Single Particle Investigation of Dopamine Transporters: Transitioning from Cultured Cells to Living Brain Tissue
Thal, Lucas Benjamin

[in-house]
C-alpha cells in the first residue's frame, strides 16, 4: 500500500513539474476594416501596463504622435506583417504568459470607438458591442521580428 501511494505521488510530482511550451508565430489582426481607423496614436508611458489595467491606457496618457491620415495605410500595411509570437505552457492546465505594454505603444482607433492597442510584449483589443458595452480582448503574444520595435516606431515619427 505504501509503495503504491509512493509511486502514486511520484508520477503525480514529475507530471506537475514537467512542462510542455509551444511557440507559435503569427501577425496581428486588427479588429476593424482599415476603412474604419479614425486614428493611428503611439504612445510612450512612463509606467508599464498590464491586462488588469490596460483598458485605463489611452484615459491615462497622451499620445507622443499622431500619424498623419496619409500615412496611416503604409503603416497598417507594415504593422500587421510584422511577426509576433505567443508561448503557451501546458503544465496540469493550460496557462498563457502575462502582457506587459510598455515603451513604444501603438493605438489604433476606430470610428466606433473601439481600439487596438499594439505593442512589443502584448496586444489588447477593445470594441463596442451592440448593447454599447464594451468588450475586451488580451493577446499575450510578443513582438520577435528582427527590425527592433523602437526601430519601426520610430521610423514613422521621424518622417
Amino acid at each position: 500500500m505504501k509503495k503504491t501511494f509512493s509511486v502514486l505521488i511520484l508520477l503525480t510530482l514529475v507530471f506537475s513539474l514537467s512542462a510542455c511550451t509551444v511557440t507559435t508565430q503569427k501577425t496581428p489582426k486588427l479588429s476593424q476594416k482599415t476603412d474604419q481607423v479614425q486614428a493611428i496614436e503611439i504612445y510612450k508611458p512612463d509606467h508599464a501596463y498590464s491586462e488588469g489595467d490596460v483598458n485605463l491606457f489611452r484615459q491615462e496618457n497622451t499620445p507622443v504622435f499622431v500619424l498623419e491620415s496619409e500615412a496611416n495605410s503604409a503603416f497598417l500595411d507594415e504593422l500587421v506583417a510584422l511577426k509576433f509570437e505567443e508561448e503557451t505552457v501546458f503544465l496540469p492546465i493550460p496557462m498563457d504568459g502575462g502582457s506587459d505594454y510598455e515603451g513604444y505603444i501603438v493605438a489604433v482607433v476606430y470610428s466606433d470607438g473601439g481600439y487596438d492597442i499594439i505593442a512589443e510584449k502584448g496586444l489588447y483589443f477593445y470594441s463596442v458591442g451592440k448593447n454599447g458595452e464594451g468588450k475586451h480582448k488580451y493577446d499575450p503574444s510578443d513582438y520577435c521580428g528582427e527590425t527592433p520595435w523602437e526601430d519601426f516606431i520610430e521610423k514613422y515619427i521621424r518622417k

The dopamine transporter (DAT) protein determines strength and duration of neurotransmission by dopamine reuptake from extracellular space into presynaptic nerve cells. Variation of the DAT gene (DAT1, SLC6A3) has been implicated in several neuropsychiatric disorders, though the exact mechanism of the consequent DAT dysfunction remains unclear. The coding variant, DAT Val559, was previously identified in subjects diagnosed with bipolar disorder, autism spectrum disorder, or attention-deficit/hyperactive disorder, and harbors an anomalous dopamine efflux phenotype. In this dissertation, the cell surface diffusion of DAT Val559 was monitored by single particle tracking with ligand-conjugated quantum dots (QDs) to elucidate the impact of the DAT Val559 variant on membrane diffusion dynamics. DAT Val559 exhibited faster surface diffusion rates than the wild-type in transfected HEK-293 and dopaminergic SK-N-MC cells. Faster diffusion rates were found to be dependent on PKCβ-mediated phosphorylation and could be normalized by a PKCβ inhibitor. Furthermore, DAT Val559 also displayed reduced clustering at the cell surface. To extend the superior optical properties of QDs to more physiologically relevant cell platforms, such as acute brain slices, the photophysics of compact ligand-conjugated CdSe/CdS QDs were examined using both ensemble and single particle analysis in brain tissue media. It was found that symmetric core passivation is critical for both photostability in oxygenated media and for prolonged single particle imaging in brain slices. The utility of these QDs was demonstrated by imaging single DAT proteins in acute brain slices, achieving 20 nm localization precision at 10 Hz frame rates. These findings detail design requirements needed for new QD probes in complex living environments, and open the door to physiologically relevant studies that capture the utility of QD probes in acute brain slices.